An inspection conducted when there are clear grounds for believing that the condition of the ship, its equipment or its crew does not correspond substantially to the particulars of the certificates.

Substandard ship: 

A ship whose hull, machinery, equipment or operational safety is substantially below the standards required by the relevant convention or whose crew is not in conformance with the safe manning document.

Initial Inspection

a) PSCO may proceed to the ship and, before boarding, gain, from its appearance in the water, an impression of its standard of maintenance from  such items as the condition of its paintwork, corrosion or pitting or unrepaired damage.

b) At the earliest possible opportunity, the PSCO will ascertain the type of ship, year of build and size of the ship for the purpose of determining which provisions of the conventions are applicable.

c) On boarding and introduction to the master or the responsible ship’s officer, the PSCO should examine the ship’s relevant certificates and documents.

d) If the certificates are valid and the PSCO’s general impression and visual observations on board confirm a good standard of maintenance, the PSCO should generally confine the inspection to reported or observed deficiencies.

e) PSCO will check both the validity of the relevant certificates and other documents and the overall condition of the ship, including its equipment, navigational bridge, decks including forecastle, cargo holds/areas, engine-room and pilot transfer arrangements.

f) If, however, the PSCO from general impression or observations on board has clear grounds for believing that the ship, its equipment or its crew do not substantially meet the requirements, the PSCO will proceed to a more detailed inspection.

Accidental Damage

Where the grounds for detention are the result of accidental damage suffered on the ship’s voyage to a port, no detention order should be issued, provided that:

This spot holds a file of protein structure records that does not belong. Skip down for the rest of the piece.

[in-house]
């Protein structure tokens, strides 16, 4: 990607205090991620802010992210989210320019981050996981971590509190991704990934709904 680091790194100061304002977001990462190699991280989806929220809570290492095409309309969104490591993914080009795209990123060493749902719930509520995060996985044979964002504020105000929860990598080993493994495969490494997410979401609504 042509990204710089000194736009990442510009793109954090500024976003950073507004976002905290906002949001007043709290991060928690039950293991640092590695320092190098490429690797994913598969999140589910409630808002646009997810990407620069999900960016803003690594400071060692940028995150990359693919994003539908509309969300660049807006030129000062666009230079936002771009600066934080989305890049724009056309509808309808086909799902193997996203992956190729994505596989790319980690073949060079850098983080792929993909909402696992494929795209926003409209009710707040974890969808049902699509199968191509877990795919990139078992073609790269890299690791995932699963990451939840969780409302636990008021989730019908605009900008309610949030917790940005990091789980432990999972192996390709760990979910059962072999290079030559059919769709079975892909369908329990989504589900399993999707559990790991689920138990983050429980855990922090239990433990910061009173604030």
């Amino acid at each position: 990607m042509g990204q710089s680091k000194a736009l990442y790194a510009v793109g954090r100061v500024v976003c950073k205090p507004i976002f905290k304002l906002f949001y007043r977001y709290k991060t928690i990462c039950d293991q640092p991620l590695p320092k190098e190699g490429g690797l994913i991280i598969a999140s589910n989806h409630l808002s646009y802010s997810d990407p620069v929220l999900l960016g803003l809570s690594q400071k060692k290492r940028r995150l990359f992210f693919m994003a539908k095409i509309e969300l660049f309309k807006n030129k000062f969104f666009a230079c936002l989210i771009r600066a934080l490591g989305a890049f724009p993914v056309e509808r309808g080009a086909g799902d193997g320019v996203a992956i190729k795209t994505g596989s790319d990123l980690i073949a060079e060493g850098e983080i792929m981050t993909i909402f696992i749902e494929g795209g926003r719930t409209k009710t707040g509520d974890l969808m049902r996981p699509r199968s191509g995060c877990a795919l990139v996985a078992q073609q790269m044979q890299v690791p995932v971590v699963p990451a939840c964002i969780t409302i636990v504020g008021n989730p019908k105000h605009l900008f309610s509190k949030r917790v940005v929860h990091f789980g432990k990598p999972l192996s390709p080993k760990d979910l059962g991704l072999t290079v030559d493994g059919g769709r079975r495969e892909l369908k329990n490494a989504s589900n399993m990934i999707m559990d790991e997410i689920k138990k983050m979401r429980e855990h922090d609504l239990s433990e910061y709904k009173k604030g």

a)  Due account has been given to the convention requirements regarding notification to the flag State Administration, the nominated surveyor or the recognized organization responsible for issuing the relevant certificate;

b) Prior to entering a port, the master or company has submitted to the port State Authority details of the circumstances of the accident and the damage suffered and information about the required notification of the flag State Administration;

c) Appropriate remedial action, to the satisfaction of the port State Authority, is being taken by the ship; and

d) The port State Authority has ensured, having been notified of the completion of the remedial action, that deficiencies which were clearly hazardous to safety, health or environment have been rectified.

Clear Grounds

When a PSCO inspects a foreign ship which is required to hold a convention

certificate, and which is in a port or an offshore terminal under the jurisdiction of the port State, any such inspection should be limited to verifying that there are on board valid certificates and other relevant documentation and the PSCO forming an impression of the overall condition of the ship, its equipment and its crew, unless there are “clear grounds” for believing that the condition of the ship or its equipment does not correspond substantially with the particulars of the certificates.

“Clear grounds” to conduct a more detailed inspection include:

.1 the absence of principal equipment or arrangements required by the applicable conventions;

.2 evidence from a review of the ship’s certificates that a certificate or certificates are clearly invalid;

.3 evidence that documentation required by the applicable conventions is not on board, incomplete, not maintained or falsely maintained;

.4 evidence from the PSCO’s general impressions and observations that serious hull or structural deterioration or deficiencies exist that may place at risk the structural, watertight or weathertight integrity of the ship;

.5 evidence from the PSCO’s general impressions or observations that serious deficiencies exist in the safety, pollution prevention or navigational equipment;

.6 information or evidence that the master or crew is not familiar with essential shipboard operations relating to the safety of ships or the prevention of pollution, or that such operations have not been carried out;

.7 indications that key crew members may not be able to communicate with each other or with other persons on board;